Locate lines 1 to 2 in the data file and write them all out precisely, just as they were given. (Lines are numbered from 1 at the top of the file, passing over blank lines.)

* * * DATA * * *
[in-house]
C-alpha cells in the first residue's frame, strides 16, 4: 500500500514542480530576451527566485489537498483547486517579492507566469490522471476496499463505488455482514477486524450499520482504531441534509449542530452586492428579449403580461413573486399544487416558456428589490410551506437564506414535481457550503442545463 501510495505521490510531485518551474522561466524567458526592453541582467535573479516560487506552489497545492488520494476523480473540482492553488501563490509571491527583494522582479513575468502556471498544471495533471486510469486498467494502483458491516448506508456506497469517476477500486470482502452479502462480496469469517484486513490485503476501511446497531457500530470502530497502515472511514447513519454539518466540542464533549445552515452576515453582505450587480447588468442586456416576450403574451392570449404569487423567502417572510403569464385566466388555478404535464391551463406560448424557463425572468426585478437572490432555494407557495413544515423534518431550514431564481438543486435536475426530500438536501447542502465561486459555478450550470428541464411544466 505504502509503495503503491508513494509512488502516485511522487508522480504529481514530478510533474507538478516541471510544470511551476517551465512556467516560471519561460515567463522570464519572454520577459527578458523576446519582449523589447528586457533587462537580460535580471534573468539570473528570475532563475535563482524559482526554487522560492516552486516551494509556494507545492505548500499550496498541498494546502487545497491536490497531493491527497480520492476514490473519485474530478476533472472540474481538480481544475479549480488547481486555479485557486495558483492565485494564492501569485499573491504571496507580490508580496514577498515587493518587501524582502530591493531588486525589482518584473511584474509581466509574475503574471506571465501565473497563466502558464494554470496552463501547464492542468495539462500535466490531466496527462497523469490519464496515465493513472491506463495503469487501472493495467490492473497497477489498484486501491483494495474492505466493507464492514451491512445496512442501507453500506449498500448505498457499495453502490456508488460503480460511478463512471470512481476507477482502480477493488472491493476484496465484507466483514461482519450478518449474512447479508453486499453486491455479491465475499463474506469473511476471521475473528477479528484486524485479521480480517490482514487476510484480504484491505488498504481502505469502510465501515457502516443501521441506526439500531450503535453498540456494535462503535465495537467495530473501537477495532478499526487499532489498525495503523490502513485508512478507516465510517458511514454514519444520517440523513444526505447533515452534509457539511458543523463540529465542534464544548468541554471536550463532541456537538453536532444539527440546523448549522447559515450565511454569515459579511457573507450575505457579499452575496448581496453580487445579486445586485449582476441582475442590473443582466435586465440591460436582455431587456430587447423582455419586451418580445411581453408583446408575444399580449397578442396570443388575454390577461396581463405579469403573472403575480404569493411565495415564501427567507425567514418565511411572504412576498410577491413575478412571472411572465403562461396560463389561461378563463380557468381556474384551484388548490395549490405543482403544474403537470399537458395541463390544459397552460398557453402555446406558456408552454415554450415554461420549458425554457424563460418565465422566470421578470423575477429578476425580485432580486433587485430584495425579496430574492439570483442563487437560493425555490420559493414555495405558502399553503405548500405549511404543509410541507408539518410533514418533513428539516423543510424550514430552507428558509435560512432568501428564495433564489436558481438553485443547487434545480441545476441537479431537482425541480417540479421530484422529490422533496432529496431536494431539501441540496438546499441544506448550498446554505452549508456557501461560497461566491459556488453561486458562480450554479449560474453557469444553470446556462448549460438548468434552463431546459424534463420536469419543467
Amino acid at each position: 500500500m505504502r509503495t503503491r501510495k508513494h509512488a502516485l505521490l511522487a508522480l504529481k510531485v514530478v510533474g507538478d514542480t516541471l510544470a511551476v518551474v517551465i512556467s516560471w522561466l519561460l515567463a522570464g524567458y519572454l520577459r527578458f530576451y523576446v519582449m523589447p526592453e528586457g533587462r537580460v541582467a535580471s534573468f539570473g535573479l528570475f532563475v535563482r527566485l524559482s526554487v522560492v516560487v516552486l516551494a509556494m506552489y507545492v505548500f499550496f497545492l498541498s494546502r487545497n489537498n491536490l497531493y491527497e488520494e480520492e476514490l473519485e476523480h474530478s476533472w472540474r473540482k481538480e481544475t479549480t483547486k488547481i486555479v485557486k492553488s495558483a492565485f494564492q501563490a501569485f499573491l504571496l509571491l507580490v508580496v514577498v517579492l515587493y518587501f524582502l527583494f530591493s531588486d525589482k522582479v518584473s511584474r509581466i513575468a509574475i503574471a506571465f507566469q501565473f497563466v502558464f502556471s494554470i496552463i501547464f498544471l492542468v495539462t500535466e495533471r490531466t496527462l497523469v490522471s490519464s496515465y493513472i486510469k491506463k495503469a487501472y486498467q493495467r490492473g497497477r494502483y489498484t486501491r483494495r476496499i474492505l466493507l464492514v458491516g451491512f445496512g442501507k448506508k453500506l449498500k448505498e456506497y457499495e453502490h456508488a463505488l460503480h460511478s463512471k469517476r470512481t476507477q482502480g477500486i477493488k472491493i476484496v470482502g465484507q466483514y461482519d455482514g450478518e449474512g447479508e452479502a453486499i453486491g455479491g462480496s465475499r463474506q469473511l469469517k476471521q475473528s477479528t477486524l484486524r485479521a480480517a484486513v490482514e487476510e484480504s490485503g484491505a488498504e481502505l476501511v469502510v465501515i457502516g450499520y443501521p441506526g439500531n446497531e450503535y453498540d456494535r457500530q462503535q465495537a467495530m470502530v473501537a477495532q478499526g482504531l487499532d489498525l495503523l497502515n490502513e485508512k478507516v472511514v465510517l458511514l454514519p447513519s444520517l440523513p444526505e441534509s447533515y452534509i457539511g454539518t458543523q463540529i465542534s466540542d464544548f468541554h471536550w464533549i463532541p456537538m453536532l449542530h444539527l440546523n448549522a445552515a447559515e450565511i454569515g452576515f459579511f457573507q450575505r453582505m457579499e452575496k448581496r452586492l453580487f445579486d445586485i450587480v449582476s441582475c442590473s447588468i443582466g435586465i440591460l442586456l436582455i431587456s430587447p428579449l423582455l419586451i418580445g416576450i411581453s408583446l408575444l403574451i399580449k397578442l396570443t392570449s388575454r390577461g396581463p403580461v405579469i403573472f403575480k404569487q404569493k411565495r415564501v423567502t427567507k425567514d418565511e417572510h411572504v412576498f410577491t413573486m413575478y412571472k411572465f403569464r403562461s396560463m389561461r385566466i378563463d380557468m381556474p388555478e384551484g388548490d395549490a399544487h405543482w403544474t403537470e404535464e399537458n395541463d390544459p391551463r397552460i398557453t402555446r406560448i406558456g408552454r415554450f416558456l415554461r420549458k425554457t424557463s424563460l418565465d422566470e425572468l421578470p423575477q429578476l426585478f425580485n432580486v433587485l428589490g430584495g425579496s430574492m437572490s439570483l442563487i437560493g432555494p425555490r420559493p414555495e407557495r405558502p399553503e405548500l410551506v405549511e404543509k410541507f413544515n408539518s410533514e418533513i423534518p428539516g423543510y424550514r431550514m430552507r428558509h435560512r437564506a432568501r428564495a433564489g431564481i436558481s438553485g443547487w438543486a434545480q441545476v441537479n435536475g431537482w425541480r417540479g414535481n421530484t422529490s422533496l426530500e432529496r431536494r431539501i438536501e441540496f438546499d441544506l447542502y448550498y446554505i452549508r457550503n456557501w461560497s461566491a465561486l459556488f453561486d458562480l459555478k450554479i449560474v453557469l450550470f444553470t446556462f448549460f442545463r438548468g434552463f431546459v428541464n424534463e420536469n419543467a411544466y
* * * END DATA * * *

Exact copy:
[in-house]
C-alpha cells in the first residue's frame, strides 16, 4: 500500500514542480530576451527566485489537498483547486517579492507566469490522471476496499463505488455482514477486524450499520482504531441534509449542530452586492428579449403580461413573486399544487416558456428589490410551506437564506414535481457550503442545463 501510495505521490510531485518551474522561466524567458526592453541582467535573479516560487506552489497545492488520494476523480473540482492553488501563490509571491527583494522582479513575468502556471498544471495533471486510469486498467494502483458491516448506508456506497469517476477500486470482502452479502462480496469469517484486513490485503476501511446497531457500530470502530497502515472511514447513519454539518466540542464533549445552515452576515453582505450587480447588468442586456416576450403574451392570449404569487423567502417572510403569464385566466388555478404535464391551463406560448424557463425572468426585478437572490432555494407557495413544515423534518431550514431564481438543486435536475426530500438536501447542502465561486459555478450550470428541464411544466 505504502509503495503503491508513494509512488502516485511522487508522480504529481514530478510533474507538478516541471510544470511551476517551465512556467516560471519561460515567463522570464519572454520577459527578458523576446519582449523589447528586457533587462537580460535580471534573468539570473528570475532563475535563482524559482526554487522560492516552486516551494509556494507545492505548500499550496498541498494546502487545497491536490497531493491527497480520492476514490473519485474530478476533472472540474481538480481544475479549480488547481486555479485557486495558483492565485494564492501569485499573491504571496507580490508580496514577498515587493518587501524582502530591493531588486525589482518584473511584474509581466509574475503574471506571465501565473497563466502558464494554470496552463501547464492542468495539462500535466490531466496527462497523469490519464496515465493513472491506463495503469487501472493495467490492473497497477489498484486501491483494495474492505466493507464492514451491512445496512442501507453500506449498500448505498457499495453502490456508488460503480460511478463512471470512481476507477482502480477493488472491493476484496465484507466483514461482519450478518449474512447479508453486499453486491455479491465475499463474506469473511476471521475473528477479528484486524485479521480480517490482514487476510484480504484491505488498504481502505469502510465501515457502516443501521441506526439500531450503535453498540456494535462503535465495537467495530473501537477495532478499526487499532489498525495503523490502513485508512478507516465510517458511514454514519444520517440523513444526505447533515452534509457539511458543523463540529465542534464544548468541554471536550463532541456537538453536532444539527440546523448549522447559515450565511454569515459579511457573507450575505457579499452575496448581496453580487445579486445586485449582476441582475442590473443582466435586465440591460436582455431587456430587447423582455419586451418580445411581453408583446408575444399580449397578442396570443388575454390577461396581463405579469403573472403575480404569493411565495415564501427567507425567514418565511411572504412576498410577491413575478412571472411572465403562461396560463389561461378563463380557468381556474384551484388548490395549490405543482403544474403537470399537458395541463390544459397552460398557453402555446406558456408552454415554450415554461420549458425554457424563460418565465422566470421578470423575477429578476425580485432580486433587485430584495425579496430574492439570483442563487437560493425555490420559493414555495405558502399553503405548500405549511404543509410541507408539518410533514418533513428539516423543510424550514430552507428558509435560512432568501428564495433564489436558481438553485443547487434545480441545476441537479431537482425541480417540479421530484422529490422533496432529496431536494431539501441540496438546499441544506448550498446554505452549508456557501461560497461566491459556488453561486458562480450554479449560474453557469444553470446556462448549460438548468434552463431546459424534463420536469419543467